I've just had a morning stroll around Nablus: not a Starbucks, Costa, Pret, McDo, or Tescos in sight........................................WADDAMISUPPOSEDTOEAT?
I found 'the' mall: and bought some flat-breads, hummus, mango juice and an onion. The staff were very friendly (3 check-out guys) and knew of Project Hope. Prices were high, however, and I wonder how the locals can afford to eat well...35 shekels for a litre of olive oil, which actually comes from here! That's about 7 pounds/euros. Likewise tins of kidney or broad beans, 6-7 shekels, over 1 pound sterling.
My March 2010 Lonely Planet is already way out of date, and prices for everything are very expensive, even basics.
In the hostel in Jerusalem I was confronted with that most noble of creatures: the whingeing tourist! How expensive all the attractions are, how she had spent all of her money and couldn't even change her ticket home without incurring a penalty. I was dismayed, however, to hear her news: that at the 'gates' of Petra, magnificent sand-stone city carved into the desert rocks, entry is now 50USD per person. I'm glad I went 30 years ago, when it was free and they didn't have 5-star hotels at the entrance.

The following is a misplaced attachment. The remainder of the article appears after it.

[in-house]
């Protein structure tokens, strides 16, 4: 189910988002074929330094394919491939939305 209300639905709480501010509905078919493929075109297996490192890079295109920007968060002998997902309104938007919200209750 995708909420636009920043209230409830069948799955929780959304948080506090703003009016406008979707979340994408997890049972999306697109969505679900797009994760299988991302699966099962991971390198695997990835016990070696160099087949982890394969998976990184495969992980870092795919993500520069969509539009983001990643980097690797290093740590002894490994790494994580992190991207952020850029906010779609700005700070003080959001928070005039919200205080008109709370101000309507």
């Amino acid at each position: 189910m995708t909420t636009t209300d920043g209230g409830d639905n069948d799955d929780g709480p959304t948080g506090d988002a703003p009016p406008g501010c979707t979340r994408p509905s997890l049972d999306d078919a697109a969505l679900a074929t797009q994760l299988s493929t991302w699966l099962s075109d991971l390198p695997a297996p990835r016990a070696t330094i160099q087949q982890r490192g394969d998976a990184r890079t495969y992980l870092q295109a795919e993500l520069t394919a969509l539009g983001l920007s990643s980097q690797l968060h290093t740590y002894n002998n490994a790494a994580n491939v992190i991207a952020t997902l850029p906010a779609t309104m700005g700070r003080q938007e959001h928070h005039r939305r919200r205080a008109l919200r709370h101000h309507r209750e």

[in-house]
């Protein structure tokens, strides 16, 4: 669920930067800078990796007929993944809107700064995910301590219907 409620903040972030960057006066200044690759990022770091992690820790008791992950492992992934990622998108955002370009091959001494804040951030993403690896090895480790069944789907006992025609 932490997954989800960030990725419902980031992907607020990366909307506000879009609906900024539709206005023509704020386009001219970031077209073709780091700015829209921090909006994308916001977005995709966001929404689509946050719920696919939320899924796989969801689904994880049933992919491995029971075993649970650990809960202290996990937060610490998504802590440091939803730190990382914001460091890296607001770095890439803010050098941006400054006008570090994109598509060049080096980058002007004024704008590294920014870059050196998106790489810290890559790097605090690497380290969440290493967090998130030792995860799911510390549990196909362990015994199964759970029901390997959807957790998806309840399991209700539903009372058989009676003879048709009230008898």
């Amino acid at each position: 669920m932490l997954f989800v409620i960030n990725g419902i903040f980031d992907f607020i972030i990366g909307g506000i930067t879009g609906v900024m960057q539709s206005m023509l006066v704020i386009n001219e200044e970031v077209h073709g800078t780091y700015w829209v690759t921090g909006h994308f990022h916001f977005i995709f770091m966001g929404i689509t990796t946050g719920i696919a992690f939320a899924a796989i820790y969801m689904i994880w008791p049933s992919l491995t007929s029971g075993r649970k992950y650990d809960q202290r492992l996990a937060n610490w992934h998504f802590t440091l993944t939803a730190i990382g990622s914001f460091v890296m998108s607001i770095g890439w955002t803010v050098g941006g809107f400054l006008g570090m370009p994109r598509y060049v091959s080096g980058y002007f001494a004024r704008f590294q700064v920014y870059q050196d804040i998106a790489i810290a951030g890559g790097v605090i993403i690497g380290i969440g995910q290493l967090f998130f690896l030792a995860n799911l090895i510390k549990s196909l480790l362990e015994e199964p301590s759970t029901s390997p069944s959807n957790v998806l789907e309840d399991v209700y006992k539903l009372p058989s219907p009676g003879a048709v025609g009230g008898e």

Also a Belgian traveller I met on the 'plane told me he had visited Stonehenge: fence all round it, 7GBP to enter and.......worst of all........they had erected some of the stones lying on the ground, that had presumably lain like that for millenia, and plonked them in the ground upright, holding them in place using concrete! It makes you feel hollow in the pit of your stomach: someone, somewhere is making a small fortune out of making the human race pay huge sums to see artifacts which belong to....the human race.